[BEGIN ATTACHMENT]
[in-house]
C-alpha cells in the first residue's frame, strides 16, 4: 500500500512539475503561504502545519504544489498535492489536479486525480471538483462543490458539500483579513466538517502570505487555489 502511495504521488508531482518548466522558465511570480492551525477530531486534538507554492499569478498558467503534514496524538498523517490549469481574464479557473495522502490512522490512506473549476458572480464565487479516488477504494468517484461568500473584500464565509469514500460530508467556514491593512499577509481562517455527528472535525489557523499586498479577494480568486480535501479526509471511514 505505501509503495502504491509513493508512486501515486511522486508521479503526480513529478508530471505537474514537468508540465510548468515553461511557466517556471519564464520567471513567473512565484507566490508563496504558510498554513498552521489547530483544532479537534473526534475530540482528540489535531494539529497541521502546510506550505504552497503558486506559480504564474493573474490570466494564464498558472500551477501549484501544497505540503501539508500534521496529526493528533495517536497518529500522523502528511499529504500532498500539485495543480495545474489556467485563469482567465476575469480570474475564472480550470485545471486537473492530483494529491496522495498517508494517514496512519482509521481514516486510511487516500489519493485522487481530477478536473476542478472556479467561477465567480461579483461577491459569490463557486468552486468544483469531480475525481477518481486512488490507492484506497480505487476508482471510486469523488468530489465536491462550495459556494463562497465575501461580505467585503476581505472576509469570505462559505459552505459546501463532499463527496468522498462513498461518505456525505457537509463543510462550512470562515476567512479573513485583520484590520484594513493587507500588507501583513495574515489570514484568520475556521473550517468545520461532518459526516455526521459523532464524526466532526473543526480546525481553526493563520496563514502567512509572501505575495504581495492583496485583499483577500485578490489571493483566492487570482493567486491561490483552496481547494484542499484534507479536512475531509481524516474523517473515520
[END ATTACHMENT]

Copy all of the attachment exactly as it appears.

[in-house]
C-alpha cells in the first residue's frame, strides 16, 4: 500500500512539475503561504502545519504544489498535492489536479486525480471538483462543490458539500483579513466538517502570505487555489 502511495504521488508531482518548466522558465511570480492551525477530531486534538507554492499569478498558467503534514496524538498523517490549469481574464479557473495522502490512522490512506473549476458572480464565487479516488477504494468517484461568500473584500464565509469514500460530508467556514491593512499577509481562517455527528472535525489557523499586498479577494480568486480535501479526509471511514 505505501509503495502504491509513493508512486501515486511522486508521479503526480513529478508530471505537474514537468508540465510548468515553461511557466517556471519564464520567471513567473512565484507566490508563496504558510498554513498552521489547530483544532479537534473526534475530540482528540489535531494539529497541521502546510506550505504552497503558486506559480504564474493573474490570466494564464498558472500551477501549484501544497505540503501539508500534521496529526493528533495517536497518529500522523502528511499529504500532498500539485495543480495545474489556467485563469482567465476575469480570474475564472480550470485545471486537473492530483494529491496522495498517508494517514496512519482509521481514516486510511487516500489519493485522487481530477478536473476542478472556479467561477465567480461579483461577491459569490463557486468552486468544483469531480475525481477518481486512488490507492484506497480505487476508482471510486469523488468530489465536491462550495459556494463562497465575501461580505467585503476581505472576509469570505462559505459552505459546501463532499463527496468522498462513498461518505456525505457537509463543510462550512470562515476567512479573513485583520484590520484594513493587507500588507501583513495574515489570514484568520475556521473550517468545520461532518459526516455526521459523532464524526466532526473543526480546525481553526493563520496563514502567512509572501505575495504581495492583496485583499483577500485578490489571493483566492487570482493567486491561490483552496481547494484542499484534507479536512475531509481524516474523517473515520